As I make the words appear on the screen today, the Cardinals have won four consecutive games, and we don’t know who they are again. Last Thursday, while soiling themselves in a loathsome 11-3 submission to the Brewers in Milwaukee, the Cardinals looked like one of those sad-sack St. Louis Browns teams from the late 1930s.
And now, less than a week later, the Cardinals have just pounded on the Brewers and Cleveland Indians. A mini-streak that began with a two-victory rescue of the series in Milwaukee continued with two authoritative Busch bashings of the Indians, who had had won seven in a row before walking into an ambush. Four straight wins by the Cardinals over two first-place teams by a combined score of 26-6. This surprising cheekiness surfaced directly after a 2-8 stupor in which the Cardinals got outscored 56-36.
Who is this team, anyway?
Answer: To be determined.
The Cardinals’ team identity — like too many of their games this season — lacks focus.
But we can identify a cast of players who came through with the timely good deeds that kept the Cardinals from crashing. The Birds are 22-24 since May 7 for a .478 winning percentage that’s tied for 10th in the National League over that time.
It could have been worse. Here’s my list of 11 Cardinals who did their best to halt the downward direction.
1. Matt Carpenter: After getting his swing back in sync, Carpenter began his remarkable spree of offense on May 16. The Cards are 20-18 since then, and in the 20 wins Carpenter has batted .420, gotten on base 48% of the time, slugged .840, scored 23 runs, stroked 10 doubles, ripped 8 homers, and driven in 17 runs.
2. Jose Martinez: He’s having a terrific season at the plate with 12 homers, 50 RBIs, a .500 slugging percentage and .873 OPS. The Cards’ offense has been hit-or-miss in June, but Martinez rarely slows in his rate of production. This month he’s supplied a .324 average, .390 OBP, .662 slugging percentage, 1.052 OPS, and 7 homers and 19 RBIs. Martinez has been credited with five go-ahead RBIs and three game-winning RBIs in his last 16 games.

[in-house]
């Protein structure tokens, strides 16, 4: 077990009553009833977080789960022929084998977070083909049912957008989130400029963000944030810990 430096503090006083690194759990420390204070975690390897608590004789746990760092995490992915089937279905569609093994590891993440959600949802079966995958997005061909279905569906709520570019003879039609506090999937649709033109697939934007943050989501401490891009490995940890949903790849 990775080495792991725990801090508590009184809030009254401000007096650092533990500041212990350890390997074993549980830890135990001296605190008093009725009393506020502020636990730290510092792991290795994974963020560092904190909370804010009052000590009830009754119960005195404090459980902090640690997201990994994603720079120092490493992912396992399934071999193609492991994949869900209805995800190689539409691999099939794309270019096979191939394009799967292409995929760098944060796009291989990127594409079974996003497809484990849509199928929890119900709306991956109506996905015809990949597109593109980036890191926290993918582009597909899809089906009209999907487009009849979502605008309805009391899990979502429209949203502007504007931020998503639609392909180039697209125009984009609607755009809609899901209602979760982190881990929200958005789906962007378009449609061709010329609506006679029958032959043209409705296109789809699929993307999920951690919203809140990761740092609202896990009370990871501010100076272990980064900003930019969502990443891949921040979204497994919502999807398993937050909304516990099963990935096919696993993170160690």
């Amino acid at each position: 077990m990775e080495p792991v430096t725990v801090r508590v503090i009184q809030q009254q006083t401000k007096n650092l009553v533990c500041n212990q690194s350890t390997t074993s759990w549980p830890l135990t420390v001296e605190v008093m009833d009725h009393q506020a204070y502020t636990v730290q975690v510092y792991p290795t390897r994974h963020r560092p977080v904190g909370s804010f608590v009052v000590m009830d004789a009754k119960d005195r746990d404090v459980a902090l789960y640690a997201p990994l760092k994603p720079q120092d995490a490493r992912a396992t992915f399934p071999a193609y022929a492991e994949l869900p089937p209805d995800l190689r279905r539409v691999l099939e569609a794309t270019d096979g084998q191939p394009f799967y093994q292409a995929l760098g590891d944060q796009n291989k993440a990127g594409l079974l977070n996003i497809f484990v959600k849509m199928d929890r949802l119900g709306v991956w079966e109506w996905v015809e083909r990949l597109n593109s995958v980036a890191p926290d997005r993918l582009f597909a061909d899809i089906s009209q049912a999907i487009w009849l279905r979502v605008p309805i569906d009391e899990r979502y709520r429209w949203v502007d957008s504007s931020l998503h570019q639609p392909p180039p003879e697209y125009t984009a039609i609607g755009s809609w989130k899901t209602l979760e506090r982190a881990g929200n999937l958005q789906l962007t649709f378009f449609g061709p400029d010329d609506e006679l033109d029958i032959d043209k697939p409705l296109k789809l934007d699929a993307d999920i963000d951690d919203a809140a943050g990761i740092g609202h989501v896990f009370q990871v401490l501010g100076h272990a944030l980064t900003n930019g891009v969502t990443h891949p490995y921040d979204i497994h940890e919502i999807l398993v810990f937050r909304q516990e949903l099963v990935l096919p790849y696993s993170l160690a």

3. Yadier Molina: Yes, Molina was out with a groin injury from May 7 until June 5. But the solid-gold catcher made instant impact upon returning. In only 78 plate appearances since coming off the DL, Molina has four doubles, 5 homers, 15 RBIs, and a .537 slugging percentage. Saturday in Milwaukee Molina homered twice and drove in all three runs in carrying the Cardinals to a 3-2 win they desperately needed to end the frustrating three-game losing streak that threatened to avalanche on them. And since Molina’s return, the burning STL bullpen has settled down to a 3.36 ERA in the last 21 games. But since we’re talking about catching, Francisco Pena certainly deserves credit dor his performance in handling the pitching staff during Molina’s absence. A commendable job by a respected veteran.
4. Marcell Ozuna: It took the highly coveted left fielder a while to get on track in his new home, but it’s been a rollicking good month for him. Among MLB hitters with at least 90 plate appearances in June, Ozuna ranks tied for fifth with 21 RBIs, fifth with a .352 average, and is tied for 10th in homers (7), and slugging (.626.) Ozuna’s 32 hits are tied for second in the majors this month, and he’s only one of 14 big-league hitters to have an OPS over .1000 in June.
5. Harrison Bader: The rookie outfielder’s contributions haven’t been a bonus; they were necessary because of Tommy Pham’s ongoing slump and Dexter Fowler’s shockingly ineffective start to 2018. In 34 starts this season, Bader is batting .283 with a .341 OBP and .433 slug. He’s homered five times, driven in 10 runs, and scored 20 runs. Bader’s outfield defense is about as good as it gets in the major leagues. Consider: He has 15 Defensive Runs Saved overall this season, and ranks sixth among center fielders with 7 DRS, and third among right fielders with 7 DRS. A top six defender at two positions? Impressive.